Educate yourselves about the apps, games, and social media platforms popular with your child and his or her peers. Do your research on apps by conducting reviews by third-party experts (like here or here). Don’t trust the description given by the platforms themselves or the GooglePlay and AppleStore app ratings, as they do not adequately expose the very serious risks. Consider creating an account yourself to test it out and connect with your child’s account if you deem an app appropriate for their use. Monitor their activity, who they’re interacting with, and who is reaching out to them. Ask your child questions and let them know you will be involved and aware of their online life, just as you are in their non-virtual one.

I'm committing to be as involved in my children's online life as I am in their non-virtual life #BackToSchool Click To Tweet


B – Boundaries

Boundaries are essential to keeping kids safe online. We’re talking about literal boundaries (filters, parental controls, privacy settings, rules) to keep harmful content and people away from your child, as well as personal boundaries within a virtual world.

Whether your children are using their own or school-issued digital devices (Chromebooks, iPads, laptops), it’s paramount that parental controls are activated on the devices and search engines (Google Chrome, Safari, etc). Make sure you have adequate Internet filters at home to further block exposure access to pornographic or sexually explicit materials and websites. Remember, most school-issued devices are placed in your children’s hands (or shipped to your home)with no safeguards in place. NCOSE has been pressuring Google to turn on parental controls on the highly problematic Chromebooks they know are being distributed to students. And while Google’s responded to our advocacy efforts to more thoroughly filter Google images, scientific terms like “sex” still result in pornographic images that link to hardcore porn and YouTube continues  to eroticize children and is used for pedophile networking. So for the time being at least, it’s up to families to ensure the proper controls and filters are in place (see below for some great resources on how to do this).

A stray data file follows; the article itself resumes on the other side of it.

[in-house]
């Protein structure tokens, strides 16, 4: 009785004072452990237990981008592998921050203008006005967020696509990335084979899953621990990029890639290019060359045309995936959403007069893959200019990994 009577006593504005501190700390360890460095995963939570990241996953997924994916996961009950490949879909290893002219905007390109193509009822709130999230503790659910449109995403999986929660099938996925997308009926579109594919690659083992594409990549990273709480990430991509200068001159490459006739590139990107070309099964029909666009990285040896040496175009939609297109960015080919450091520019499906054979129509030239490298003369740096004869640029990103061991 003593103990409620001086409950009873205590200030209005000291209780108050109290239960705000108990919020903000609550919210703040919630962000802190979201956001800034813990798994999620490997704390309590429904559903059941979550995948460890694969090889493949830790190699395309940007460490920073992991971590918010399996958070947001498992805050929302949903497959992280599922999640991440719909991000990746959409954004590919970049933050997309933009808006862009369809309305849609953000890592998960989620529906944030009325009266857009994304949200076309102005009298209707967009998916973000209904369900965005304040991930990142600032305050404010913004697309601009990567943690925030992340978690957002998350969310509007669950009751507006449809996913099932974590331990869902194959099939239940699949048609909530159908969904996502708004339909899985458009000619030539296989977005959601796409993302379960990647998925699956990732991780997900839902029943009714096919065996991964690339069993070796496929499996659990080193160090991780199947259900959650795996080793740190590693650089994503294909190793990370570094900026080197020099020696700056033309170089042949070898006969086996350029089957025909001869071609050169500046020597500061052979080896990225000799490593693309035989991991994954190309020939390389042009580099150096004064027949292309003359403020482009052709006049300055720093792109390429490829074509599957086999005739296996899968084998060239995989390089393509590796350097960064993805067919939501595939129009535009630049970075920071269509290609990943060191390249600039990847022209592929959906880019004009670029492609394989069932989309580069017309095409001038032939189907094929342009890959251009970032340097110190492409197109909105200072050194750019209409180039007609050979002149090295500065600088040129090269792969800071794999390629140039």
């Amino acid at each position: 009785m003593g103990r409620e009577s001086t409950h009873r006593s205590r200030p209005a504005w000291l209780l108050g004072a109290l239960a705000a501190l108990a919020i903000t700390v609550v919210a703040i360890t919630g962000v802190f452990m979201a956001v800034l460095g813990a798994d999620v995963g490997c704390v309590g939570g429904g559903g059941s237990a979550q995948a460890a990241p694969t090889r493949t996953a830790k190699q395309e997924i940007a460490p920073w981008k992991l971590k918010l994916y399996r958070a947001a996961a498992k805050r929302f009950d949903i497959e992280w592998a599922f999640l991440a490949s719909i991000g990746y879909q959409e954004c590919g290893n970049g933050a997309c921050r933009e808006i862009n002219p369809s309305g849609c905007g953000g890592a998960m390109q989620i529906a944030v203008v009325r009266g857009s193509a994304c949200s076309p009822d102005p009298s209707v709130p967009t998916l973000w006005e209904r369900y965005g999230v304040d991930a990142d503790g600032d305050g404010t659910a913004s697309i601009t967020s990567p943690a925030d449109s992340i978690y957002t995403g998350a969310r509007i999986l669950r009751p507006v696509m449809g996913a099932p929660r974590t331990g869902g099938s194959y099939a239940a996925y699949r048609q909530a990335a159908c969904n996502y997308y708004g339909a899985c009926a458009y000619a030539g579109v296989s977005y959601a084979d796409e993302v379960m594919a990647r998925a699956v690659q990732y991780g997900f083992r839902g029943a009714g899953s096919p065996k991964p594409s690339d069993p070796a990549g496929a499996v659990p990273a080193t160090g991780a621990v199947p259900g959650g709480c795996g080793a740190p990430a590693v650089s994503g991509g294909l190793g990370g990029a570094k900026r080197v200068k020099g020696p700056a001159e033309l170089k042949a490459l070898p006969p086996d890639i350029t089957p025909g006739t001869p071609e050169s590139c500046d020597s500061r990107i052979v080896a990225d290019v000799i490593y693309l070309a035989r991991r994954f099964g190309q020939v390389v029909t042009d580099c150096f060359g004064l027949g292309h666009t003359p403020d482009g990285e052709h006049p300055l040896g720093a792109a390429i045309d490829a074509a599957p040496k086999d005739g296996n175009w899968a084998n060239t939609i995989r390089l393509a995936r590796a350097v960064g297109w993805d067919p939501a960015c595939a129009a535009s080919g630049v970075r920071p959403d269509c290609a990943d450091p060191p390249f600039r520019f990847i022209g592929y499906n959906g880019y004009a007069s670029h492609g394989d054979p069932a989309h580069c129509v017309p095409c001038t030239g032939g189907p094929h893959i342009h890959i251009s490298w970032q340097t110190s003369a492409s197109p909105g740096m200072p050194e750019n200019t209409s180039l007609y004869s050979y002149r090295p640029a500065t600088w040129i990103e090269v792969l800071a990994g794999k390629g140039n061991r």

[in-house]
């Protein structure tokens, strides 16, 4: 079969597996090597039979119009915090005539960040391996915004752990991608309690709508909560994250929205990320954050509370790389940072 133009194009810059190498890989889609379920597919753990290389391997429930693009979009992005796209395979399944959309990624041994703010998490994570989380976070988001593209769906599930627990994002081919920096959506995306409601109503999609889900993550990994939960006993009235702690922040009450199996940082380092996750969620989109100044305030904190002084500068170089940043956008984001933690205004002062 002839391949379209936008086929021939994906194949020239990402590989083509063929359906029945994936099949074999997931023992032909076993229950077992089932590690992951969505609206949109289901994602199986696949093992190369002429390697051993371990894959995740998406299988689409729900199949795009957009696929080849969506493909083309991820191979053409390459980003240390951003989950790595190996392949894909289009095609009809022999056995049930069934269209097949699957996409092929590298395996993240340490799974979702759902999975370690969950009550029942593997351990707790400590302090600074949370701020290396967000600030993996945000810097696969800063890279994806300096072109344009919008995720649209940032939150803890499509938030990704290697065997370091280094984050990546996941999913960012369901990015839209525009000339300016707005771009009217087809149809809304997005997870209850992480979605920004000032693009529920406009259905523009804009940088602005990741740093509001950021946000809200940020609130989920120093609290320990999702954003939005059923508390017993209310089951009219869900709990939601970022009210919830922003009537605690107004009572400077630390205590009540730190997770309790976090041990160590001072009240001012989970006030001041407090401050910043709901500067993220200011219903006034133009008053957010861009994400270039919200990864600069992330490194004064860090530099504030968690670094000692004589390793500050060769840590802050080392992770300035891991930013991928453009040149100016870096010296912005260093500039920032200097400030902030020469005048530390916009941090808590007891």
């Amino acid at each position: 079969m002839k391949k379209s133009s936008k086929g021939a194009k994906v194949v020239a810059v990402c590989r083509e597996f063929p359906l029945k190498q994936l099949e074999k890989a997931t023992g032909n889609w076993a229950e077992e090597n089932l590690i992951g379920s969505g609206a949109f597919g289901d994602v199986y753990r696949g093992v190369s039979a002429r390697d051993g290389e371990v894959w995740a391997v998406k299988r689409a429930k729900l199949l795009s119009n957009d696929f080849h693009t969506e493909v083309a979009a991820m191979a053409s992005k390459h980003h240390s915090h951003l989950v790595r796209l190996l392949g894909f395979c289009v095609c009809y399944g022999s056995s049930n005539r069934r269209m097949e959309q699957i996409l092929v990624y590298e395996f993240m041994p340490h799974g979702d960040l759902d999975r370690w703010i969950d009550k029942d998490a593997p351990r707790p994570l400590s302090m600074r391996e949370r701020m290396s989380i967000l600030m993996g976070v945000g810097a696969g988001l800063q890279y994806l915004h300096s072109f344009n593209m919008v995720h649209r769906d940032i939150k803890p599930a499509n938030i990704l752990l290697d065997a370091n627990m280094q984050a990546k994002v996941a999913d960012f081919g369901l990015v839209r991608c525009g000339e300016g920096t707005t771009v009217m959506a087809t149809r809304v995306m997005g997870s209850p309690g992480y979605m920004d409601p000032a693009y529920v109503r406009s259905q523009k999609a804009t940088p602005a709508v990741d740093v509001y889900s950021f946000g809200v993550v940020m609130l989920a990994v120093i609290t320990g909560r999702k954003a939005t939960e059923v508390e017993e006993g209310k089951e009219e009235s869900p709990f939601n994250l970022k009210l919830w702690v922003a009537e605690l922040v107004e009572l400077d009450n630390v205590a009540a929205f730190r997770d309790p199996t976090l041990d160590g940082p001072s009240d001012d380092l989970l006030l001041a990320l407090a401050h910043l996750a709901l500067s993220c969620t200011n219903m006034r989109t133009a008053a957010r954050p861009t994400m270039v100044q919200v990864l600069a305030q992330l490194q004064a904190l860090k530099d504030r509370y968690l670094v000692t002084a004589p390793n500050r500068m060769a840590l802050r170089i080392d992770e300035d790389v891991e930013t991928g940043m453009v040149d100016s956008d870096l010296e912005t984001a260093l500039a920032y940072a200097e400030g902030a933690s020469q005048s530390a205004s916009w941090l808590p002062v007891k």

It’s also paramount you and your child determine online/screentime boundaries that align with your family’s values and priorities. This can mean setting limits on screentime, designating off-limit areas for device use (e.g. bedrooms),  what type of information shouldn’t be shared online, even whether or not your children are okay with you posting their pictures on Facebook or Instagram. No matter what boundaries your family sets, clearly stating them and even having them in writing will lead to a healthier, safer online environment.

Clear boundaries will lead to a healthier, safer online environment #BackToSchool Click To Tweet


C – Communication

Consistent, open communication with your children is key to keeping them safe while they’re learning, playing, and socializing online. Use age appropriate language to explain the risks of Internet usage and let them know your primary concerns. Teach them to recognize pornography and predatory behavior from strangers (and even known adults) and develop a clear set of actions they should take – including immediately telling you, a teacher, or another trusted adult. Kids are more likely to help protect themselves if they understand what they need to watch out for, can name it, and know what to do when confronted. Need help talking to your family about difficult topics like pornography? Read our blog here for some helpful tips.

Consistent, open communication with children is key to keeping them safe while they're learning, playing, and socializing online. #BackToSchool Click To Tweet